The signs that your loved one has a hearing loss came on gradually. Little things such as turning the volume up on the TV too loudly or asking you to repeat yourself more and more frequently.

It was when they started to become withdrawn and uninterested in going out with family and friends that you really became concerned. Deep inside, you knew this wasn’t right.

You’ve been wanting talk to your loved one for some time about their hearing loss. Yet the right moment never seems to come along. And if it does, you find yourself speechless. You don’t want to upset them, but at the same time you don’t want to see them struggle any longer.

You wonder how they’ll react. Will they get angry? Embarrassed?

For many people with a hearing loss, it is embarrassing. Some worry about the stigmas attached to hearing loss. Old age. Having a disability.

But approaching your loved one about their hearing is the best thing you can do for them. Because the longer treatment is put off, the more difficult it is to treat when they finally do seek care.

In this blog, we take a look at how to approach the subject with your loved one and suggest they visit an audiologist for help.

Do some research

The internet is the place to go. Here you can find a wealth of information on hearing loss. Write down some facts and key notes. With a few figures, you can point out that your loved is not suffering alone. Visit The National Institution on Deafness and Other Communication Disorders to get started.

You could also download a few brochures or bookmark a few websites that explain and show what modern hearing aids look like. You’ll find that the majority of them are small, almost invisible devices. They are far from the clunky devices from years ago.

A heart-to-heart talk

Don’t mention their hearing loss completely out of the blue. Arrange a time when you can sit down together without any distractions.

Before you begin, consider how they may feel and react. Ask your loved one about their thoughts or concerns about their hearing. Explain some of the signs you’ve noticed and let them know you care and are concerned.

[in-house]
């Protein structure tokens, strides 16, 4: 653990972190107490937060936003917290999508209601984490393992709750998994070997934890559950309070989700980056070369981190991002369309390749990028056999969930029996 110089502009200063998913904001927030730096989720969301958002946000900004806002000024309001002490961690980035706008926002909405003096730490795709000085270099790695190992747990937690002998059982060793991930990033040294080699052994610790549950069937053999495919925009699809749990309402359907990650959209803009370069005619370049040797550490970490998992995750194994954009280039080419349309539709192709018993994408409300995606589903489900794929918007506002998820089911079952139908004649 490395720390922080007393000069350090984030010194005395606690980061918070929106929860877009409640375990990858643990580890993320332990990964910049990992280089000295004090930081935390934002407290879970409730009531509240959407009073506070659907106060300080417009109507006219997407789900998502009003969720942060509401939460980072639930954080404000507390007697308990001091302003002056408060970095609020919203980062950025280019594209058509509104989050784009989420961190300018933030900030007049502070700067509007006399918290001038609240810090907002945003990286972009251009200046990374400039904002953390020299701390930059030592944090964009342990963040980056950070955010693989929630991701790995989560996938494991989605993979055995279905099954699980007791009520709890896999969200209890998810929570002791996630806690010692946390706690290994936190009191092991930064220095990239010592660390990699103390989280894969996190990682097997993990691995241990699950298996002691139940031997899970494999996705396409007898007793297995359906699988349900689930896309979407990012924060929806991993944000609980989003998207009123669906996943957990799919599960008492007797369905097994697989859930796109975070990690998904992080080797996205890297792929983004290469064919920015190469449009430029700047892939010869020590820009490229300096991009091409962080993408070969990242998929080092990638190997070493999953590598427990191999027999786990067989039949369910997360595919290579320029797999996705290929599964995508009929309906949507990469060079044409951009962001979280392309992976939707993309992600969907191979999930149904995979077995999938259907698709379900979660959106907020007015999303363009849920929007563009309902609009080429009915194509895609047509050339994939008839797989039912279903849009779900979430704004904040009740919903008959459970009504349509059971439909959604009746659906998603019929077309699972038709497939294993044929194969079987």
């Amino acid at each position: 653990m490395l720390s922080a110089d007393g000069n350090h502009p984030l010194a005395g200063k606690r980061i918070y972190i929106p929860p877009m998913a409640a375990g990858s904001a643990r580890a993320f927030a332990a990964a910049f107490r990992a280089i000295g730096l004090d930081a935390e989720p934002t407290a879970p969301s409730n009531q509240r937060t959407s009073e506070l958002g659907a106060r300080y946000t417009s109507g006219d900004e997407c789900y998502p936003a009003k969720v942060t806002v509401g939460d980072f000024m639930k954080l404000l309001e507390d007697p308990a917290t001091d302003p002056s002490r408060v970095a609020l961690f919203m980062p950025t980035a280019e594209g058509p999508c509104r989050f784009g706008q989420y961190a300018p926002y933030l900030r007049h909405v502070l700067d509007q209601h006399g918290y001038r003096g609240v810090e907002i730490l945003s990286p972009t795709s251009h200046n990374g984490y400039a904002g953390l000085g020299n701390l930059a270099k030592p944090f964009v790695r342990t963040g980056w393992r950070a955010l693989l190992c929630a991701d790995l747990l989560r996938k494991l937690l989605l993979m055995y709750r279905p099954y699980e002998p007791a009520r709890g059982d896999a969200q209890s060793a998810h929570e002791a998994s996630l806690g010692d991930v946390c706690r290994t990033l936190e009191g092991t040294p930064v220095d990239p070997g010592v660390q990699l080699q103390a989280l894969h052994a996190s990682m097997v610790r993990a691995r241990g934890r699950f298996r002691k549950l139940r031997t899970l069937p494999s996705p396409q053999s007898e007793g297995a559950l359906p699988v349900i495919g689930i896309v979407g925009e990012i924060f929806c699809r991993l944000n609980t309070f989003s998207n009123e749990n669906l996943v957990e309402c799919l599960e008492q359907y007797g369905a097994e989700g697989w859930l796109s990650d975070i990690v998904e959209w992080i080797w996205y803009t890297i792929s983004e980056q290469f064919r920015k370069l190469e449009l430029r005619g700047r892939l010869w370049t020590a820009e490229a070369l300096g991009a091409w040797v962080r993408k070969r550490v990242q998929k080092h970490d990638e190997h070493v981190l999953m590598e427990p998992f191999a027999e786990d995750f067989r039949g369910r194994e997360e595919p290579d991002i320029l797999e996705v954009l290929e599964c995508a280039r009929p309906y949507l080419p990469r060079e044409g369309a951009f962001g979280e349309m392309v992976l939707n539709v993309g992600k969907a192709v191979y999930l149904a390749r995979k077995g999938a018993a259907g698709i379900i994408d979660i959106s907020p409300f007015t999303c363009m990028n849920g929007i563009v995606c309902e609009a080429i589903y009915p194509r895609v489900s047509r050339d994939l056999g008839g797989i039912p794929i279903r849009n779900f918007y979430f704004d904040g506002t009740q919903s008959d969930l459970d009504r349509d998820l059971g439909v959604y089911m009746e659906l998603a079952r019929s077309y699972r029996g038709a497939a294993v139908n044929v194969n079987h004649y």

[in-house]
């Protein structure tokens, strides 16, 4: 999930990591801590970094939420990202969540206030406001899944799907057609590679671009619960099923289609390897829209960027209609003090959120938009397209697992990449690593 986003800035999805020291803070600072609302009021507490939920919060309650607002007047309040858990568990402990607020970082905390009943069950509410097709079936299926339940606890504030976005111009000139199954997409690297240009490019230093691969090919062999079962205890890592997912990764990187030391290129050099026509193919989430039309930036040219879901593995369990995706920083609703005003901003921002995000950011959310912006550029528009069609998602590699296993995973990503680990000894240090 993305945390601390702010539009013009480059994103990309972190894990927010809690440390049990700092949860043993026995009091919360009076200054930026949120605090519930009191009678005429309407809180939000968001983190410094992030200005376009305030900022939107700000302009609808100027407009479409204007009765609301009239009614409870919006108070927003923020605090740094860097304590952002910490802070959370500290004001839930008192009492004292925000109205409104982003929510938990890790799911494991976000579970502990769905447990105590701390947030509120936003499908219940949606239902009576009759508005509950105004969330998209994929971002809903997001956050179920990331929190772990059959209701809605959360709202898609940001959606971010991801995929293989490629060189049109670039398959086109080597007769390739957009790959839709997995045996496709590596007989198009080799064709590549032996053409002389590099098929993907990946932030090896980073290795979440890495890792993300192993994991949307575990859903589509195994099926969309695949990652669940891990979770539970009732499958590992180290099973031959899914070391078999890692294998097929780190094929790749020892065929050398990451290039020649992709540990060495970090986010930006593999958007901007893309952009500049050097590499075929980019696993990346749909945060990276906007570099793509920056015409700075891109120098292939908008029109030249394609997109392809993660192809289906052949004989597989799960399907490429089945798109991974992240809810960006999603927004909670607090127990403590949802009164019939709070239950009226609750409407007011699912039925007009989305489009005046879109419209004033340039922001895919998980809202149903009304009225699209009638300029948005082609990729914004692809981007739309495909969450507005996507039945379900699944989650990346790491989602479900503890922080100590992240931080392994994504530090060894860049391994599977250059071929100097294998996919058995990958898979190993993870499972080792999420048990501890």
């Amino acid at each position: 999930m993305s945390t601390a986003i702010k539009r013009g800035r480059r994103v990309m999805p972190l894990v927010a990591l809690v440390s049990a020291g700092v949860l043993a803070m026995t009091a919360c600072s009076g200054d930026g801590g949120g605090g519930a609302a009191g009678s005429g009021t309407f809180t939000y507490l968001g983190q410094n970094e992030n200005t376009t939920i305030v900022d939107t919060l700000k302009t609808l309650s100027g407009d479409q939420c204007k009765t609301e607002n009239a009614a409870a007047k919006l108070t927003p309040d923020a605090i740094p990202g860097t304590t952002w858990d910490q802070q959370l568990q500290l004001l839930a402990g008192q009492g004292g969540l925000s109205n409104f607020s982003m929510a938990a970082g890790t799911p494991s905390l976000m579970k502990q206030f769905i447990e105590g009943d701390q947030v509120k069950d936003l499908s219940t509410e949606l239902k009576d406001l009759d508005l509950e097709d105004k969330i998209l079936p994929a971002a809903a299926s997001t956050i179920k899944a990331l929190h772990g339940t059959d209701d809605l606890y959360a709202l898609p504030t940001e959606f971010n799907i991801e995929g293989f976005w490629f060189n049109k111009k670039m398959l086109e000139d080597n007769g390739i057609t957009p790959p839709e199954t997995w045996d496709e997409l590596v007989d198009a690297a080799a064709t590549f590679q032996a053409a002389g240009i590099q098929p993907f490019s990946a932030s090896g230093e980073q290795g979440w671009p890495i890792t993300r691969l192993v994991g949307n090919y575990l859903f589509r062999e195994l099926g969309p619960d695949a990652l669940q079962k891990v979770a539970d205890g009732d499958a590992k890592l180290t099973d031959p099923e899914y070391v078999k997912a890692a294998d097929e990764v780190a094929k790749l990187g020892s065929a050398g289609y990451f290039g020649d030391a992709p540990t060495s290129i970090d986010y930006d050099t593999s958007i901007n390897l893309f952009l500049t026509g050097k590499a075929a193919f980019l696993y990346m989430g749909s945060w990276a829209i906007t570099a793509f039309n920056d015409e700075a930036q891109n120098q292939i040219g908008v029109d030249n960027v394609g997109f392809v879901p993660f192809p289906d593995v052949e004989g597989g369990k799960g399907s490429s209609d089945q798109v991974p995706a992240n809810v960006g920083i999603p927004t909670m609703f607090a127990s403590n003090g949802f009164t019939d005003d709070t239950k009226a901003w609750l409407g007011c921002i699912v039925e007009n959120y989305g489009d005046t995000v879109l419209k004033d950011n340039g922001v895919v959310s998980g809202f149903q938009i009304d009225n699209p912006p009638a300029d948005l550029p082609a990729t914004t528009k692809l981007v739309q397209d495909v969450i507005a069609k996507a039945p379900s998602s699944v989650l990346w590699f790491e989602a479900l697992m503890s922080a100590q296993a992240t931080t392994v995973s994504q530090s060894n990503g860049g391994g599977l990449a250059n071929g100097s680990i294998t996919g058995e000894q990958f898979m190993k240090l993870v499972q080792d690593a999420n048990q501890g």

Don’t insist on hearing aids immediately, but instead recommend a trip to the audiologist. Your loved one may already feel depressed or withdrawn – raising your voice is likely to upset them more and nothing will be accomplished.

Seek further support

If you find having this conversation difficult, you don’t have to do it alone. You could ask family or close friends to help you. They could verify your observations and also encourage your loved one to seek help.

This may help your loved one to realize that their hearing loss isn’t only impacting their life but the lives of those around them. They just may feel motivated and ready to take action.

Do this as a family

When your loved one is ready to visit the audiologist, show that you are behind them 100% and have a hearing test as well. This will let them know how much your care about their hearing and their overall wellbeing. And, of course, it is never too early to get your hearing tested either.

At Audiology Associates, our doctors and staff are committed to helping our patients on their journey to better hearing. With nine convenient Maryland locations, we offer you individualized care and support. Book your hearing test today by contacting Audiology Associates here.

 

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Melissa Segev, Au.D., F.A.A.A.

Melissa Segev, Au.D., F.A.A.A.

Dr. Segev is a Maryland native and the co-owner of Audiology Associates. She received her undergraduate degree from Towson University and her clinical doctorate in audiology (Au.D.) from the University of Pittsburgh. She currently serves as president of the Maryland Academy of Audiology and is a fellow member of the American Academy of Audiology and the Academy of Doctors of Audiology. She has given talks at national conventions on hearing loss and the best ways to manage patient care. Dr. Segev specializes in the programing and fitting of hearing aids as well as balance disorders.